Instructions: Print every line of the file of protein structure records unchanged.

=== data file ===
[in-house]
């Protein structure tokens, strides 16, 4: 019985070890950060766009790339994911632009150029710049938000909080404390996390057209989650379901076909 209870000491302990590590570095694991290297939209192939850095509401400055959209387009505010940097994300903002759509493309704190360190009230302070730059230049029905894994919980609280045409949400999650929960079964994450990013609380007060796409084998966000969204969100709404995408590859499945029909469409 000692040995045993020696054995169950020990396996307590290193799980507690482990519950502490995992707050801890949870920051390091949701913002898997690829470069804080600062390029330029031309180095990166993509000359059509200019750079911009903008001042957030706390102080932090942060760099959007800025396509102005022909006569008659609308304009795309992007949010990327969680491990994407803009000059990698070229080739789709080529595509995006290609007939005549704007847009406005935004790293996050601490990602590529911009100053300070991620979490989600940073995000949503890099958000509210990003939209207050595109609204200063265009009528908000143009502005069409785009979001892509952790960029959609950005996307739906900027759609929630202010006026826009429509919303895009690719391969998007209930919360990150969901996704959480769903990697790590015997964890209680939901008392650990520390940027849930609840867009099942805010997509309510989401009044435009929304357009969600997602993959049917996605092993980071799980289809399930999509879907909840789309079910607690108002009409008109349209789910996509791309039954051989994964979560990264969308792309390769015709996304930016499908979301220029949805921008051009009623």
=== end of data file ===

[in-house]
């Protein structure tokens, strides 16, 4: 019985070890950060766009790339994911632009150029710049938000909080404390996390057209989650379901076909 209870000491302990590590570095694991290297939209192939850095509401400055959209387009505010940097994300903002759509493309704190360190009230302070730059230049029905894994919980609280045409949400999650929960079964994450990013609380007060796409084998966000969204969100709404995408590859499945029909469409 000692040995045993020696054995169950020990396996307590290193799980507690482990519950502490995992707050801890949870920051390091949701913002898997690829470069804080600062390029330029031309180095990166993509000359059509200019750079911009903008001042957030706390102080932090942060760099959007800025396509102005022909006569008659609308304009795309992007949010990327969680491990994407803009000059990698070229080739789709080529595509995006290609007939005549704007847009406005935004790293996050601490990602590529911009100053300070991620979490989600940073995000949503890099958000509210990003939209207050595109609204200063265009009528908000143009502005069409785009979001892509952790960029959609950005996307739906900027759609929630202010006026826009429509919303895009690719391969998007209930919360990150969901996704959480769903990697790590015997964890209680939901008392650990520390940027849930609840867009099942805010997509309510989401009044435009929304357009969600997602993959049917996605092993980071799980289809399930999509879907909840789309079910607690108002009409008109349209789910996509791309039954051989994964979560990264969308792309390769015709996304930016499908979301220029949805921008051009009623």